The George Institute for Global Health Response to 2014 Australian Federal Budget
The George Institute for Global Health welcomes the federal government’s announcement of a Medical Research Future Fund (MRFF) as an ongoing demonstration of its commitment to the importance of medical research.
This may be the most significant development in Australian medical research since the establishment of the National Health & Medical Research Council (NHMRC) in 1936. Certainly, the creation of a $20B fund, as proposed, has the potential to transform Australia’s contribution to medical science and healthcare solutions in the 21st Century.This fund will generate investments in health research of a size similar to those of some of the largest research funding bodies in the world, such as the Bill and Melinda Gates Foundation. The MRFF therefore represents an initiative that is of enormous importance, even on a global scale.
If this fund is used judiciously and focuses on research into the major causes of premature death and disability - including heart disease, cancer, stroke and chronic pain - it has the potential to radically improve the health of millions of Australians. Beyond investment into disease areas, there is also an opportunity for funds to be invested into health systems research, a crucial component of overall health reform. In this regard, there would seem to be real merit in ensuring that a major component of the research supported is designed to deliver early benefits to the most important stakeholder group, namely all those Australians who, through the Medicare co-payment, will be direct investors in the MRFF.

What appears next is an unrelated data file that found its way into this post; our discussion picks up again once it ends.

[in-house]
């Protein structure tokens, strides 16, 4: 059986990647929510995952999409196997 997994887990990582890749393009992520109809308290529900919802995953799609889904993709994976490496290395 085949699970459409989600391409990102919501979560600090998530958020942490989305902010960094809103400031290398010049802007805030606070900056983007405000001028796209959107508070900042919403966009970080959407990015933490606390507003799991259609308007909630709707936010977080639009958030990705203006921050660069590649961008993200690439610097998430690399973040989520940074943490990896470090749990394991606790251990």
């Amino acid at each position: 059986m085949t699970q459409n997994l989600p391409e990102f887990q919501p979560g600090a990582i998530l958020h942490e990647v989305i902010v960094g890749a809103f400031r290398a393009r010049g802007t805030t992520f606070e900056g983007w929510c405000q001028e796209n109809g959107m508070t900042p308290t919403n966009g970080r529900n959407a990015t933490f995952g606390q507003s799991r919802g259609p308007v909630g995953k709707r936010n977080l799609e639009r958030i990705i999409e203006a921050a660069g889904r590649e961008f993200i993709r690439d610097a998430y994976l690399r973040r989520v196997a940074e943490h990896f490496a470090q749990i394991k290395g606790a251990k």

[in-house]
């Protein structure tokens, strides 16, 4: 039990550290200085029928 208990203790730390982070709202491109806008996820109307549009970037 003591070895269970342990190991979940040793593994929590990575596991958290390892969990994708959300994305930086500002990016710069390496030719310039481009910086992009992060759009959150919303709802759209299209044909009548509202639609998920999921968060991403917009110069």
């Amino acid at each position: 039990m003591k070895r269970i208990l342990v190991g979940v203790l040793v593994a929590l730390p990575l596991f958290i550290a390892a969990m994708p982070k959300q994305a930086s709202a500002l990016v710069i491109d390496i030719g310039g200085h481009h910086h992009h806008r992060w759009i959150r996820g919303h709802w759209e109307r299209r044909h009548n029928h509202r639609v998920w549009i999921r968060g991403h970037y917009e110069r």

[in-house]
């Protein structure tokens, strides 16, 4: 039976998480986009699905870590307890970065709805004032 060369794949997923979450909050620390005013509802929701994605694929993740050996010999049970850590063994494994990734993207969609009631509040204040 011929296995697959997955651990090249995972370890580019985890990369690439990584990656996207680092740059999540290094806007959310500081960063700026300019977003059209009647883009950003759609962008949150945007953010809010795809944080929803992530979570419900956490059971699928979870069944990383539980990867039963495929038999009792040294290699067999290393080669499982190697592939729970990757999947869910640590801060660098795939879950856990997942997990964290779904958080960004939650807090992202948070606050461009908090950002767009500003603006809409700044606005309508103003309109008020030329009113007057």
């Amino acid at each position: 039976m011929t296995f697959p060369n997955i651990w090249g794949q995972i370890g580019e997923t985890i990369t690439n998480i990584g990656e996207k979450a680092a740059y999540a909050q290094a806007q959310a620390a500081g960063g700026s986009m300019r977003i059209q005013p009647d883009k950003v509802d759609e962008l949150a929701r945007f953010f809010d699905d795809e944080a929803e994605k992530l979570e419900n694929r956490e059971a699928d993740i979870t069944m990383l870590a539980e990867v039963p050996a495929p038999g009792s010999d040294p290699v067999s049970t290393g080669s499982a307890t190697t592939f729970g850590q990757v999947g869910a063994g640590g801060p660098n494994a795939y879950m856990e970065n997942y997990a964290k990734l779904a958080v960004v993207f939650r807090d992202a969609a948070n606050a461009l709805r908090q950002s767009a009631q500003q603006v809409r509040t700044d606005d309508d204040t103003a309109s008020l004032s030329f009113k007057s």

Whilst we welcome this significant investment in medical research, we also note the challenges associated with other aspects of the budget, particularly for people from Aboriginal and Torres Strait Islander backgrounds and those that will be financially challenged by the introduction of GP co-payments and changes to the PBS. It will be important to ensure the MRFF develops significant programmes relevant to these disadvantaged groups. We also note the reduction of funding for preventative health initiatives, as well as the reduced investment in public-private partnerships in health through this year’s cancellation of the CRC program. To balance this, it will be important to ensure the MRFF devotes resources to research on practical strategies for disease prevention, as well as to invigorating private sector investment and engagement in medical research.
As the policy changes in this budget are implemented, it is vital that medical research organisations and their collaborators provide the best possible scientific evidence to understand the impact of the changes, and guide further government’s decisions. As an organisation committed to tackling Australia’s top health priorities, The George Institute will continue to provide world class research evidence relevant to the prevention and management of chronic diseases and injury and to the health system reforms required to ensure financial sustainability as well as clinical excellence. We will support the government to ensure this landmark investment delivers the greatest benefits for all Australians.